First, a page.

London interbank offered rate (LIBOR) and other interbank offered rates (IBORs) have traditionally been used to set interest rates for various financial products such as loans, bonds and derivatives. The era of using IBORs may be about to come to an end as LIBOR is expected to cease to be published after 2021 and alternative reference rates are being identified and developed for other IBORs by relevant central banks across jurisdictions. As a part of this development the Riksbank has commenced a six-month test period for publishing SWESTR (Swedish krona Short Term Rate) as an alternative reference rate.
In line with many other countries, Sweden is now proposing to introduce pre-transaction approval requirements for transfers of security-sensitive activities. The Swedish Government has put forward the proposal in order to address the risk of unwanted takeovers foreseen as a result of the economic constraints in the context of the Corona virus. The Government has proposed the amendments to enter into force already on 1 January 2021.
On 16 July 2020, the European Court of Justice issued its ruling in Case C-311/18 (“the Schrems II case”), which concerned Facebook’s transfer of personal data from servers in Ireland to servers in the USA.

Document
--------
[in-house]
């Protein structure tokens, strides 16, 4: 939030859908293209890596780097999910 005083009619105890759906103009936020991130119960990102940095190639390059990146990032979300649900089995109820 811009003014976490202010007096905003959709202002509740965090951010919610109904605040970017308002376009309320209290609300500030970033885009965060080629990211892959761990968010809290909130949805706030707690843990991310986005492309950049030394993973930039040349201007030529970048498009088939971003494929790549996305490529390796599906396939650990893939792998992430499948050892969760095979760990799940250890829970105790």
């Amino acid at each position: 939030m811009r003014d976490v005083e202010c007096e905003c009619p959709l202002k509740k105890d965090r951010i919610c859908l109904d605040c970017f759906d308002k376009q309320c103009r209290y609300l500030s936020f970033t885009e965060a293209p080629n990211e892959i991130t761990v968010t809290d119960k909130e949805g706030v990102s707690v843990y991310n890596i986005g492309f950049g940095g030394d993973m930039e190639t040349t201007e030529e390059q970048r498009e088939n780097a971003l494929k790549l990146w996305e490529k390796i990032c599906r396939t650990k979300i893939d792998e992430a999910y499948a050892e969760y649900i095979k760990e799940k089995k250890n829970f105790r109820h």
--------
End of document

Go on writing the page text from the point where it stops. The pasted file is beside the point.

The corona virus, Covid-19, has been classified as a public health hazard and everyone has a responsibility to prevent the spread of infection. This responsibility lies primarily with the Public Health Agency in Sweden and anyone who is, or suspects to be, infected. In order to limit the spread of the corona virus, the Public Health Agency in Sweden has the right to, among other things, block off a building and it cannot be ruled out that new legislation will be adopted which may affect a landlord's ability to provide premises to tenants. Should such a shutdown occur, or other government measures be taken as a result of new legislation, questions arise on how this would affect commercial lease agreements within the affected buildings. In addition, questions may also arise as to whether landlords may close a building, or tenants demand changed lease conditions, due to the consequences of Covid-19.
In connection with the spread of the corona virus (COVID-19), many employers have communicated internal guidelines on how employees should act in relation to customers, suppliers and visitors. Many employers have also imposed restrictions on business and private travels, imposed quarantine or encouraged employees to work from home. In these situations, certain data protection related issues arise, especially related to the potential processing of personal data regarding health, for which there are specific restrictions in the General Data Protection Regulation (GDPR). Please see below some issues to consider.